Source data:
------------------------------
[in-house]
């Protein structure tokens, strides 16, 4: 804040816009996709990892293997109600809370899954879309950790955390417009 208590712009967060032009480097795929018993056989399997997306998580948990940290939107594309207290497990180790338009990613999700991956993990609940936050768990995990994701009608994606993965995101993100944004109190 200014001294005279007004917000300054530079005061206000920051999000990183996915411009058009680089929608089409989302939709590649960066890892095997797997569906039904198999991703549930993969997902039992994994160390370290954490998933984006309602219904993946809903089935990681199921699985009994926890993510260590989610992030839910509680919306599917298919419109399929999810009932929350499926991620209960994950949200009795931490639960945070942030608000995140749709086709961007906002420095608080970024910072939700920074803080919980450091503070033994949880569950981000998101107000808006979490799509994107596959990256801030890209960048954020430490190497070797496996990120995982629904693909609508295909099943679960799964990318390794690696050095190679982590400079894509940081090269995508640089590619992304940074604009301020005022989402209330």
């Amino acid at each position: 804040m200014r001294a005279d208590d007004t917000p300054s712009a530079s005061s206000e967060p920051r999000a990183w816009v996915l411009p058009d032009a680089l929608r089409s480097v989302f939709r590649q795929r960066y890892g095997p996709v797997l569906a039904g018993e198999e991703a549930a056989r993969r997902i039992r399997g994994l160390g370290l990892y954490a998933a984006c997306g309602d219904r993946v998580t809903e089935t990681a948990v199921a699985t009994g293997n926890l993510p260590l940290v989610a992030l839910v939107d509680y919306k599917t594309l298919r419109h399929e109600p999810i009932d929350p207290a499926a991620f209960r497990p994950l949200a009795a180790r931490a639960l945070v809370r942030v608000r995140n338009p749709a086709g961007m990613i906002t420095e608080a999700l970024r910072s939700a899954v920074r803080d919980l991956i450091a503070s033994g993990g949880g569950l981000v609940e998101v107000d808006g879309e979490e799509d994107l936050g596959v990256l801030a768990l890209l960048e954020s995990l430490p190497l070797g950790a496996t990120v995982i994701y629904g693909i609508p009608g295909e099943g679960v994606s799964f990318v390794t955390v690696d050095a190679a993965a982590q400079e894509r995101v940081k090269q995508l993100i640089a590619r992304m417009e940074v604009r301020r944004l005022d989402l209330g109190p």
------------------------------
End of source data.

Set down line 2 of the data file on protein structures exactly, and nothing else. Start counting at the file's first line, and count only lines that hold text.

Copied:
């Protein structure tokens, strides 16, 4: 804040816009996709990892293997109600809370899954879309950790955390417009 208590712009967060032009480097795929018993056989399997997306998580948990940290939107594309207290497990180790338009990613999700991956993990609940936050768990995990994701009608994606993965995101993100944004109190 200014001294005279007004917000300054530079005061206000920051999000990183996915411009058009680089929608089409989302939709590649960066890892095997797997569906039904198999991703549930993969997902039992994994160390370290954490998933984006309602219904993946809903089935990681199921699985009994926890993510260590989610992030839910509680919306599917298919419109399929999810009932929350499926991620209960994950949200009795931490639960945070942030608000995140749709086709961007906002420095608080970024910072939700920074803080919980450091503070033994949880569950981000998101107000808006979490799509994107596959990256801030890209960048954020430490190497070797496996990120995982629904693909609508295909099943679960799964990318390794690696050095190679982590400079894509940081090269995508640089590619992304940074604009301020005022989402209330």